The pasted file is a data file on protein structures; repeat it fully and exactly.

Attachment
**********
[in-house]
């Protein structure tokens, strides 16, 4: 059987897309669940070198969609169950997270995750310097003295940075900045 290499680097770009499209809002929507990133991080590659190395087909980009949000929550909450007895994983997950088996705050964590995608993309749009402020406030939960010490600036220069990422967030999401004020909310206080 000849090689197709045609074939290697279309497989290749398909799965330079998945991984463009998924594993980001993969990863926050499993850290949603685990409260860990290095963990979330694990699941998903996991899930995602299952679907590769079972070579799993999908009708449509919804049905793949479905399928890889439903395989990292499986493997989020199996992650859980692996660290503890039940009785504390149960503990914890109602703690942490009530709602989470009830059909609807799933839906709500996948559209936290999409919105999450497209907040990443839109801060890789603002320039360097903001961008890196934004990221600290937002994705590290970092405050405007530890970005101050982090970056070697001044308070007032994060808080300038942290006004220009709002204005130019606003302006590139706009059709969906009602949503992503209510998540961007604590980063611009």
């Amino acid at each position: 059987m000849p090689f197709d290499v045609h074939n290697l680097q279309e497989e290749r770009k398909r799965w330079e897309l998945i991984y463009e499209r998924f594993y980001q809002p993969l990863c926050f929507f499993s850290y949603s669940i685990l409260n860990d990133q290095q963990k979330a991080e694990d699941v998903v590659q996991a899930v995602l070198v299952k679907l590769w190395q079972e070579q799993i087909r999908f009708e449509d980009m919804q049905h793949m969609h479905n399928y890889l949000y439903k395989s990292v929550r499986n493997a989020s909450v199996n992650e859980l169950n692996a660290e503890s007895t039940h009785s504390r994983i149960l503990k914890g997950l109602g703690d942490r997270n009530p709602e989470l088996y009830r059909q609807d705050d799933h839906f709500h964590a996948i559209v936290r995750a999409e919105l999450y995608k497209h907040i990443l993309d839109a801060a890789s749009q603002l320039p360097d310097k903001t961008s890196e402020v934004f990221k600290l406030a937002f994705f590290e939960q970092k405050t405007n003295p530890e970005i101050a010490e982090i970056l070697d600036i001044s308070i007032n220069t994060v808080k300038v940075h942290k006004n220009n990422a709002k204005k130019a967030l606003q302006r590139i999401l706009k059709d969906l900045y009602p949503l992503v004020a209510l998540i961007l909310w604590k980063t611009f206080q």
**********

[in-house]
């Protein structure tokens, strides 16, 4: 059987897309669940070198969609169950997270995750310097003295940075900045 290499680097770009499209809002929507990133991080590659190395087909980009949000929550909450007895994983997950088996705050964590995608993309749009402020406030939960010490600036220069990422967030999401004020909310206080 000849090689197709045609074939290697279309497989290749398909799965330079998945991984463009998924594993980001993969990863926050499993850290949603685990409260860990290095963990979330694990699941998903996991899930995602299952679907590769079972070579799993999908009708449509919804049905793949479905399928890889439903395989990292499986493997989020199996992650859980692996660290503890039940009785504390149960503990914890109602703690942490009530709602989470009830059909609807799933839906709500996948559209936290999409919105999450497209907040990443839109801060890789603002320039360097903001961008890196934004990221600290937002994705590290970092405050405007530890970005101050982090970056070697001044308070007032994060808080300038942290006004220009709002204005130019606003302006590139706009059709969906009602949503992503209510998540961007604590980063611009």
């Amino acid at each position: 059987m000849p090689f197709d290499v045609h074939n290697l680097q279309e497989e290749r770009k398909r799965w330079e897309l998945i991984y463009e499209r998924f594993y980001q809002p993969l990863c926050f929507f499993s850290y949603s669940i685990l409260n860990d990133q290095q963990k979330a991080e694990d699941v998903v590659q996991a899930v995602l070198v299952k679907l590769w190395q079972e070579q799993i087909r999908f009708e449509d980009m919804q049905h793949m969609h479905n399928y890889l949000y439903k395989s990292v929550r499986n493997a989020s909450v199996n992650e859980l169950n692996a660290e503890s007895t039940h009785s504390r994983i149960l503990k914890g997950l109602g703690d942490r997270n009530p709602e989470l088996y009830r059909q609807d705050d799933h839906f709500h964590a996948i559209v936290r995750a999409e919105l999450y995608k497209h907040i990443l993309d839109a801060a890789s749009q603002l320039p360097d310097k903001t961008s890196e402020v934004f990221k600290l406030a937002f994705f590290e939960q970092k405050t405007n003295p530890e970005i101050a010490e982090i970056l070697d600036i001044s308070i007032n220069t994060v808080k300038v940075h942290k006004n220009n990422a709002k204005k130019a967030l606003q302006r590139i999401l706009k059709d969906l900045y009602p949503l992503v004020a209510l998540i961007l909310w604590k980063t611009f206080q």